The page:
Does it have to make sense?
I often ask myself that question, especially
when I find myself intermingling in the chaos of human life. My
first semester at UT has fallen short of being the proverbial “coming
of age” myth. I vacillate from acting like I am five and
acting like I am in my mid-30s. Sometimes jumping on the couch
is a fun thing to do, especially
after eating cookies and milk.
Sometimes pondering the meaning of life is a good (but not necessarily
amusing) task. Do I have to make sense? No.
Sometimes I wake up
in the middle of the night and wonder what I am supposed to be
doing. Of course, the easy answer is sleeping. I shouldn’t
be waking up in the dark of night filled with musings about how
I should live my life,
what my values are and how to reconcile those values in principle and pragmatic
practice. I try to make sense of it all. After all, I’m a grown-up and
grown-ups have plans and they have a direction and objectives.
Being here for
a whole semester, I can’t honestly say that I have grown
up. If anything, I have reclaimed my more child-like self--the giggler, the
mischief maker, the joker, the person who used to dig in the yard for buried
Kristin the five-year-old and Kristin the 18-year-old are becoming reacquainted.
It is sometimes proposed that sanity is found between two extremes. That’s
my way of making sense of it all. Work and play. Play and play. Work and work.
I tell myself, “Mature but don’t decay.”
Do I have goals
for next semester? Certainly. I don’t buy into the idea
of taking random classes to “find myself.” Mostly because I don’t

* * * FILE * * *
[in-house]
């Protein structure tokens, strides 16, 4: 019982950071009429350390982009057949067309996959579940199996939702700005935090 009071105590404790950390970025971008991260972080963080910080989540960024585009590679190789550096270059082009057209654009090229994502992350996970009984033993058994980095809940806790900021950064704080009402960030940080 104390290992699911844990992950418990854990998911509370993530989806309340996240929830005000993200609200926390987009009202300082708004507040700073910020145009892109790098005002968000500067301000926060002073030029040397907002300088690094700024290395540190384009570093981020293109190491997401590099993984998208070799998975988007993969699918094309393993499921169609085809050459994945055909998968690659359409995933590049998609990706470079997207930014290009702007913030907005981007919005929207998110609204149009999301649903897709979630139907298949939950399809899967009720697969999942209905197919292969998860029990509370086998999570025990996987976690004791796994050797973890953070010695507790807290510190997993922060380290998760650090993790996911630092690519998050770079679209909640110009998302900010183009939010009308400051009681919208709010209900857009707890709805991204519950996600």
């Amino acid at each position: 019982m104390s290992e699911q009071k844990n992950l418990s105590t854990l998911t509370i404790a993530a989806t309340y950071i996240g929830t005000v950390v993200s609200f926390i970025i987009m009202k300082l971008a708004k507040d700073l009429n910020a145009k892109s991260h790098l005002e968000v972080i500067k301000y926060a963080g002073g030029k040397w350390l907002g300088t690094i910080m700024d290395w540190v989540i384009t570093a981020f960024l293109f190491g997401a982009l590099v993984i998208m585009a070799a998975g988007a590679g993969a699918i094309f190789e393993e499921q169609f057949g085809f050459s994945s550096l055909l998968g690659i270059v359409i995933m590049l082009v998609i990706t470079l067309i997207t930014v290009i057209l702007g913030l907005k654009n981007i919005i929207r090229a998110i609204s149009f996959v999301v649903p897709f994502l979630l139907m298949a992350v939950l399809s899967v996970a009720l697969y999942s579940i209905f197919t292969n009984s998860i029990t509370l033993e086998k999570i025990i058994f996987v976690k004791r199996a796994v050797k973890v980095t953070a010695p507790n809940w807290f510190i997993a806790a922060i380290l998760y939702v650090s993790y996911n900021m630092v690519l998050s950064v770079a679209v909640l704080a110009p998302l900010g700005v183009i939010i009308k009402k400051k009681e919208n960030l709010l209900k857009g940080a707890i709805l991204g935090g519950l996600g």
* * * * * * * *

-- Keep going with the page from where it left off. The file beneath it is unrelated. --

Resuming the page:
think I am lost. I have admitted to feeling lost, but feeling and being are
distinctly separate. For example, I have felt stupid, but I don’t believe
I am stupid. I am experimenting with the idea of being nice to myself. That’s
my goal. I am going to be nice to myself.
I was inspired towards my newly
found goal during a conversation I had about two months ago. A friend and
I were conversing and I said, “I am working
hard at not being a workaholic.” My friend looked at me and said, “That’s
funny. Did you hear what you just said?” I have decided to take basics
next semester. Nothing too elaborate. Just the basics, the fundamentals
and a few attractive electives. In other words, I am taking the cookies
and milk (core courses) of college coursework.
I have extracurricular plans,
too. Right now, I am not as involved in the organizations I have joined
as I could be. I anticipate becoming more involved
next semester. My extracurricular activities always saved me from being
by the drudgery of high school classes. In college, the classes are very
stimulating (if you choose carefully) and the extracurricular groups
are usually full of
excellent people. By derivation, my goal is to have more fun.
I also have
some very personal objectives. These are the kind I hold very close to
me because I fear disappointing myself. I still have my dreams
and I fear
them. I feel that even if I whisper them to myself, the world will tell
me that I am impractical and paving my own path to unhappiness. And so
on my own private projects, in spite of the overwhelming pressures of
college. My inner child no longer wants the safe way, the practical
way. UT has
helped me reclaim the child within myself. However, I must accept the
by allowing myself not to have a fixed, settled, four-year plan, I may
my dreams have to make sense? No.
Such is the stuff I have learned during
my first semester at college. In addition, I learned many lovely
things about marriage, Miles Davis,
and the socialist feminist perspective of media criticism. Happy holidays…
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